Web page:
What is Paranoia?
Everybody experiences suspicious or irrational thoughts from time to time. These fears are described as paranoid when they are exaggerated and there is no evidence that they are true.
There are three key features of paranoid thoughts. If you have paranoia, you may:
- Fear that something bad will happen
- Think that other people or external causes are responsible
- Have beliefs that are exaggerated or unfounded
Generally speaking, if you are experiencing paranoia, you will feel a sense of threat and fear.
There are different types of threat or harm that you may feel paranoid about. You may feel you are at risk of:
- Psychological or emotional harm – thinking somebody is bullying you, spreading rumours about you, or talking about you behind your back
- Physical harm – believing somebody is trying to physically hurt or injure you, or even trying to kill you
- Financial harm – thinking another person is stealing from you, damaging your property, or tricking you into giving away your money
It could be one person you feel threatened by, or it may be a group of people, an organisation, an event or an object.
“I have lived in fear for so many years. I always expect someone to knock on my door and when I open it, [that] they [will] attack me. And when I go out, I think I will be beaten up by people.”
Many people experience mild paranoid thoughts at some point in their lives, for example, thinking that people are looking at them or talking about them behind their backs. These types of thought are relatively common and are closely related to anxiety.
“I have a female friend who is often suspicious and untrusting of people… In her case, it seems as if the problem is based on heightened anxiety.”
“Our relative often assumed that the general conversation was aimed at him when it was about someone entirely different. [Or that] someone in a different room was talking about him when it was actually the neighbour’s TV.”
More severe paranoid thoughts are not as common but have a more significant impact on your day-to-day life. You are likely to feel alarmed, and possibly terrified, isolated and exhausted. Severe paranoid thoughts are sometimes called persecutory delusions, because the person experiencing them feels they are being persecuted.
“I experienced paranoia as part of transient episodes of psychosis… These involved very cosmic thoughts, for example that the world was about to end, or that international war was imminent.”
“[My friend] says he is sometimes aware of the thoughts of some previous neighbours of his (some years ago and over three miles away) who have a continuing negative attitude to him. He won’t accept this is anything to do with his schizophrenia, a diagnosis he accepts, but believes [it] is controlled by his medication.”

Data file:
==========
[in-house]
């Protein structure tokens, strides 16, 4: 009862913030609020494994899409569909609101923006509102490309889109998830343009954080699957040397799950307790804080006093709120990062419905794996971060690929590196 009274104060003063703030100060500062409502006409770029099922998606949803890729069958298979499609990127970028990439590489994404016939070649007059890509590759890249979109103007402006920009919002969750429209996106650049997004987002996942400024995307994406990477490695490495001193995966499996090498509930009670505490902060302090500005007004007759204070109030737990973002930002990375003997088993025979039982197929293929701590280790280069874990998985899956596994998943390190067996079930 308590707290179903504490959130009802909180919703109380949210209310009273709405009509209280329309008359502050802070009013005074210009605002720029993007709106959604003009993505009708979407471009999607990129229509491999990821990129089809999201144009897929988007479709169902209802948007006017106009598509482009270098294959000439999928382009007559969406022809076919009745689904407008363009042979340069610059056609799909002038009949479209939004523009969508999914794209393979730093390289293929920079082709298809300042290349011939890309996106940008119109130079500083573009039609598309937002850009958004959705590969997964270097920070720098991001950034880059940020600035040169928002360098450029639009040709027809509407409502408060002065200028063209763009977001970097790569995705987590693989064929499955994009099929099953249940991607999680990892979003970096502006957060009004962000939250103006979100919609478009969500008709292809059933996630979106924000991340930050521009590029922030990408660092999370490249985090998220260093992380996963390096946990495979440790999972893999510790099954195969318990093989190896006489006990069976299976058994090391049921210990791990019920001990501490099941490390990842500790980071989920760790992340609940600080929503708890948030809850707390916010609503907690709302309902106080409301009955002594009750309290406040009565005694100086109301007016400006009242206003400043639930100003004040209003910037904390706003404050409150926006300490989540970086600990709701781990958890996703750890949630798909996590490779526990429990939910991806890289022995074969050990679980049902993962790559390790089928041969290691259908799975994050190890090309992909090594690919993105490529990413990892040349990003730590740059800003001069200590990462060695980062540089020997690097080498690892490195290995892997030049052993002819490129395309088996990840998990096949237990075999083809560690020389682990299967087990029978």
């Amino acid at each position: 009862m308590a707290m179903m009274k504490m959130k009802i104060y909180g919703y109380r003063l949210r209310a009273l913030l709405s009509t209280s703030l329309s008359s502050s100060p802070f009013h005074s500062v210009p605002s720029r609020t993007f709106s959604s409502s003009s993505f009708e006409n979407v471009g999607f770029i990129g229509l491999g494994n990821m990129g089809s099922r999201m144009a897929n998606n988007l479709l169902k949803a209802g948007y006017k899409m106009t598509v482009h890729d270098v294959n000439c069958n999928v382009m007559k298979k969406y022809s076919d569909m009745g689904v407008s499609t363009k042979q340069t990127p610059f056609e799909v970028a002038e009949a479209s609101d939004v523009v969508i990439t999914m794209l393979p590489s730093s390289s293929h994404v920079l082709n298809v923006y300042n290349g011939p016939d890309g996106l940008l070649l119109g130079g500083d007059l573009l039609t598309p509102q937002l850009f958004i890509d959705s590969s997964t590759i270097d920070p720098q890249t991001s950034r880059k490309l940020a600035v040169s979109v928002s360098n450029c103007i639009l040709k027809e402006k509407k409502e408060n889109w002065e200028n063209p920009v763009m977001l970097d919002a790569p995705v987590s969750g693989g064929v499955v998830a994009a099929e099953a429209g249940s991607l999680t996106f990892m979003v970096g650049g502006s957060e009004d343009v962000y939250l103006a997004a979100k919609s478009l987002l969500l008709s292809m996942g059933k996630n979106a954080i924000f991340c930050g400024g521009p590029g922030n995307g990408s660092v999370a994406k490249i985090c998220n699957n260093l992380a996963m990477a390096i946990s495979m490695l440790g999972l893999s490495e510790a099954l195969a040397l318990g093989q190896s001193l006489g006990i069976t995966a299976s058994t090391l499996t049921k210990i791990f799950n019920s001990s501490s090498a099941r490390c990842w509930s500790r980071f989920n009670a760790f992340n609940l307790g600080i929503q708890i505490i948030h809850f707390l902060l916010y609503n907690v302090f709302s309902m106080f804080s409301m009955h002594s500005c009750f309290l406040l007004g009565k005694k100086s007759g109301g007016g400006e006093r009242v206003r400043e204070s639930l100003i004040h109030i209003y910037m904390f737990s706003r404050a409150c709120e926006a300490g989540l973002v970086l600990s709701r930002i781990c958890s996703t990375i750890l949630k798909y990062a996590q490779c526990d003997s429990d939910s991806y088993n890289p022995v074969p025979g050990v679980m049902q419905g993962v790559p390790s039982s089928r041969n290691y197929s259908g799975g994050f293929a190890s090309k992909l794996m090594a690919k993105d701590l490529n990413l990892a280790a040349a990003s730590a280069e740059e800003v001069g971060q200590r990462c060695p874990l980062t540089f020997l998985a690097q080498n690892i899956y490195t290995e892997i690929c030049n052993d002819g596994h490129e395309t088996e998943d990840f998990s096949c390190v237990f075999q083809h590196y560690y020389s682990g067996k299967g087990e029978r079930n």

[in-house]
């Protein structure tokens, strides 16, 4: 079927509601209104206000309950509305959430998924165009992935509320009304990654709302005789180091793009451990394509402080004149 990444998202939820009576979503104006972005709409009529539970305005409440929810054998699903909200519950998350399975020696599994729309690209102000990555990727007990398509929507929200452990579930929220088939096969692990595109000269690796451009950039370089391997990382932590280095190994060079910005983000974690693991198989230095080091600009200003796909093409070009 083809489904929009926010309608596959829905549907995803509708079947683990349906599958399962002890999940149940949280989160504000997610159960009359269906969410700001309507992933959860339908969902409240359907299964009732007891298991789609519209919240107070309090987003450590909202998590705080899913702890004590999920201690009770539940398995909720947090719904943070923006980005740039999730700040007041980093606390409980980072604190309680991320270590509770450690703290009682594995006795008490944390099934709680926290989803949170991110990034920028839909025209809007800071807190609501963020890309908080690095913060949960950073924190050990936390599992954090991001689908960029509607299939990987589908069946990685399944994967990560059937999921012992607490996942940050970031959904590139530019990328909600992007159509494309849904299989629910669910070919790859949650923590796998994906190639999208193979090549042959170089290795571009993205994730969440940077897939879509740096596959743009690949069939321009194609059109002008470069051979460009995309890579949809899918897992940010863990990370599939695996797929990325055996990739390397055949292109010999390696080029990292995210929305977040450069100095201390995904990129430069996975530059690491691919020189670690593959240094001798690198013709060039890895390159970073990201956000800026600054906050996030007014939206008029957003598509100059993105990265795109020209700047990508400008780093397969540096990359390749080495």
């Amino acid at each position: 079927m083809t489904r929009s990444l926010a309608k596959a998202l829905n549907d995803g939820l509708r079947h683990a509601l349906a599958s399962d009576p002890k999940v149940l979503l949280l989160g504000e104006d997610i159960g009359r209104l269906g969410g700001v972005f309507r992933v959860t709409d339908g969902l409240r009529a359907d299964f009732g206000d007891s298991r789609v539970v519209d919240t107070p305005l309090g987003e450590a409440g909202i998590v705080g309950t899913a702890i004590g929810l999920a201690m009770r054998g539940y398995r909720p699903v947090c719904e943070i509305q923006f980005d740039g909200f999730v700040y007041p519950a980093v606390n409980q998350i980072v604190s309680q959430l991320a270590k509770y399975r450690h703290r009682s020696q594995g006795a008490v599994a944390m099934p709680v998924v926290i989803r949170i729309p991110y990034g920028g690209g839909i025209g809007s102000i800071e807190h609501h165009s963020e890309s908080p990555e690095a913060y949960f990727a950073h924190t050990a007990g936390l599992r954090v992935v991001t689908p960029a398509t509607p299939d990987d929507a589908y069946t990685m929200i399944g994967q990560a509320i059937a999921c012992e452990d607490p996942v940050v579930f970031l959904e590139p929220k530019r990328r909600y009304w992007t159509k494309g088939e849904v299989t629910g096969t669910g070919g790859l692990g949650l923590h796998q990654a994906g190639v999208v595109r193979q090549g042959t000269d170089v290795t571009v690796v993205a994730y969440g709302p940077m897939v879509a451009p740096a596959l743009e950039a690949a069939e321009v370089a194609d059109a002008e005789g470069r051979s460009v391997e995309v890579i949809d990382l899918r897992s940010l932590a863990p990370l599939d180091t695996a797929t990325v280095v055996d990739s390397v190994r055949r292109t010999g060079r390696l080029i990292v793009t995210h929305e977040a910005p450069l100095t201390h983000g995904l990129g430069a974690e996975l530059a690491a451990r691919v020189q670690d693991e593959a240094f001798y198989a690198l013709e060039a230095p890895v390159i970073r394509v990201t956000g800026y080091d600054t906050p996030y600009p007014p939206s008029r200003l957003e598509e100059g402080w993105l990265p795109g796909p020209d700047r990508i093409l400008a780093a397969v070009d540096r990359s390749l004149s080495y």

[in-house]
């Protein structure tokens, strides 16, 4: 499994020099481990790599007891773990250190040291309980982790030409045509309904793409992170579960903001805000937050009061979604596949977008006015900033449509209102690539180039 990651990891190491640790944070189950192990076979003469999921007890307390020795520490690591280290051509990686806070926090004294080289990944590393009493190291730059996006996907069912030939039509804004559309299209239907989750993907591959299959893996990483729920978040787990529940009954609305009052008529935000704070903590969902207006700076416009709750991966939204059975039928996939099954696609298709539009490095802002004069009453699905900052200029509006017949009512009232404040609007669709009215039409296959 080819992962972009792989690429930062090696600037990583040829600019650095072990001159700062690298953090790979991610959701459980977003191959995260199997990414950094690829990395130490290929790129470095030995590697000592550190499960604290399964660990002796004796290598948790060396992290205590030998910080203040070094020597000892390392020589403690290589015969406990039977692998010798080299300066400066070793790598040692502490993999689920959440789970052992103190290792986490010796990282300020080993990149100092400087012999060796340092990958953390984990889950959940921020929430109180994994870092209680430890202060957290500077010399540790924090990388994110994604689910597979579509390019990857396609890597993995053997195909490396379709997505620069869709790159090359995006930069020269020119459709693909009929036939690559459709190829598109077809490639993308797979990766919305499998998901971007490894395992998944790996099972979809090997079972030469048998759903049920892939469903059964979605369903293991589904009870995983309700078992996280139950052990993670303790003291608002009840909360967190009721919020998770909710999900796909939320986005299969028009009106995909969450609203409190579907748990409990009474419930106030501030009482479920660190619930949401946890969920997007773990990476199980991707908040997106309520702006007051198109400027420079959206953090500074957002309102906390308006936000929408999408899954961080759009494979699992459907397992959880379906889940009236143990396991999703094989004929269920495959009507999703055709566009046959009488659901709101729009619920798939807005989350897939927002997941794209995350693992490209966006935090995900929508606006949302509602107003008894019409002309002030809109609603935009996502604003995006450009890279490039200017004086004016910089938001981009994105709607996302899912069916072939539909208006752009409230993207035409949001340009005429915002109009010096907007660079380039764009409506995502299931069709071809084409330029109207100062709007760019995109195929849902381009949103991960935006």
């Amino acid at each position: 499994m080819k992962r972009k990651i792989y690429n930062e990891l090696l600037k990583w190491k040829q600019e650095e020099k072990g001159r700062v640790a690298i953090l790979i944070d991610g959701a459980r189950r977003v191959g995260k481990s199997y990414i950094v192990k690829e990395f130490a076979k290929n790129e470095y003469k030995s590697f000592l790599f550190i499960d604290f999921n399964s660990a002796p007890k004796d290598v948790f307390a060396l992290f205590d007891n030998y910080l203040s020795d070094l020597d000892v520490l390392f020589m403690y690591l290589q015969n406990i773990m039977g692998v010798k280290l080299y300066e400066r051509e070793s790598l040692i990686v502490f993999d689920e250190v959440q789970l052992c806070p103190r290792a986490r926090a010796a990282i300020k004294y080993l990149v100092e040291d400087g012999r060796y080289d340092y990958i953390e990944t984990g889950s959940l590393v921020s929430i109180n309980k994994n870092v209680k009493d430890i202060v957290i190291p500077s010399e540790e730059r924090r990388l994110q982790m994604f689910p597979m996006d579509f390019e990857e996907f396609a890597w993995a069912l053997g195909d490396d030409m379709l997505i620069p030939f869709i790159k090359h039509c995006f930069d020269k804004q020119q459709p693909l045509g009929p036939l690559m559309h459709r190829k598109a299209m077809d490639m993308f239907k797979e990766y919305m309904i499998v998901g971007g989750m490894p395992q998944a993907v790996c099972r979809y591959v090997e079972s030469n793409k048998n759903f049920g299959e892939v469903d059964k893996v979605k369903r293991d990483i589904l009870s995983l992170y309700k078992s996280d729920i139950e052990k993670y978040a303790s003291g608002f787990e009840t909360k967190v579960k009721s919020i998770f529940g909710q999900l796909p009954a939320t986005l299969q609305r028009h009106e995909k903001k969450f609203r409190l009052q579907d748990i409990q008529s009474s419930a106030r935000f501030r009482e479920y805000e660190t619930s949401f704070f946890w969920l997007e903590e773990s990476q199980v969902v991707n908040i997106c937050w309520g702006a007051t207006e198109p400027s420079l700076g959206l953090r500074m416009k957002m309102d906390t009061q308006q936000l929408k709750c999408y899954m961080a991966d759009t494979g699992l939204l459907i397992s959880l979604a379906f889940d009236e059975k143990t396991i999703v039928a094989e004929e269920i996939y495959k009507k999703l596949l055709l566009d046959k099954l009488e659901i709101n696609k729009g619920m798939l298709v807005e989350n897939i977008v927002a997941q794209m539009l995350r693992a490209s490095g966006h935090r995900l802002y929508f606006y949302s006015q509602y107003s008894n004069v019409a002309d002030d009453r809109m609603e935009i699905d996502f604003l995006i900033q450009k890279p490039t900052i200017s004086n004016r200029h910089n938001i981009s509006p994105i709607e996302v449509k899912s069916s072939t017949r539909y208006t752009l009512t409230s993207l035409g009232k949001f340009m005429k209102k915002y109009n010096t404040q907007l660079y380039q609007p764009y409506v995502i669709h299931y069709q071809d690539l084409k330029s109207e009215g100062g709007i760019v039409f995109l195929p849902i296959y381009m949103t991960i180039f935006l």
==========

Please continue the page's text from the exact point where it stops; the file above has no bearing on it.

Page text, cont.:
It is possible to recover fully from paranoia. This might mean that you no longer have any paranoid thoughts. Or, it may mean that you still experience them, but learn coping strategies so they no longer disrupt your life or cause you distress.
“I struggled with paranoia for a long time and it was very distressing. But with time and the help of my therapist, I have learned to deal with it and life is a lot brighter now.”
What is a paranoid thought?
It is difficult to identify what a paranoid thought is. Sometimes your thoughts and beliefs may seem irrational, but that does not mean you have paranoia.
Many people have certain cultural or unusual beliefs, such as believing in witchcraft, aliens or conspiracy theories, that are not shared by the general population. However, unless such beliefs cause you to feel threatened and scared, they would not be considered to be paranoia.
Similarly, what may be a paranoid thought for one person may be a rational reaction for another. This largely depends on the context of the thought, and your own life experience. For example, if someone has a loving and supportive family, feeling that a family member wants to hurt them may be considered irrational and paranoid.
However, if someone has difficult relationships with their family and has been threatened by a relative in the past, feeling that a family member wants to hurt them may be a rational reaction to a difficult situation. Similarly, if someone feels that they are being spied on by the government, this may seem irrational and paranoid to the people around them. However, if that person is a political refugee who has come to this country after being persecuted by their government, it may be understandable that they feel they are being watched.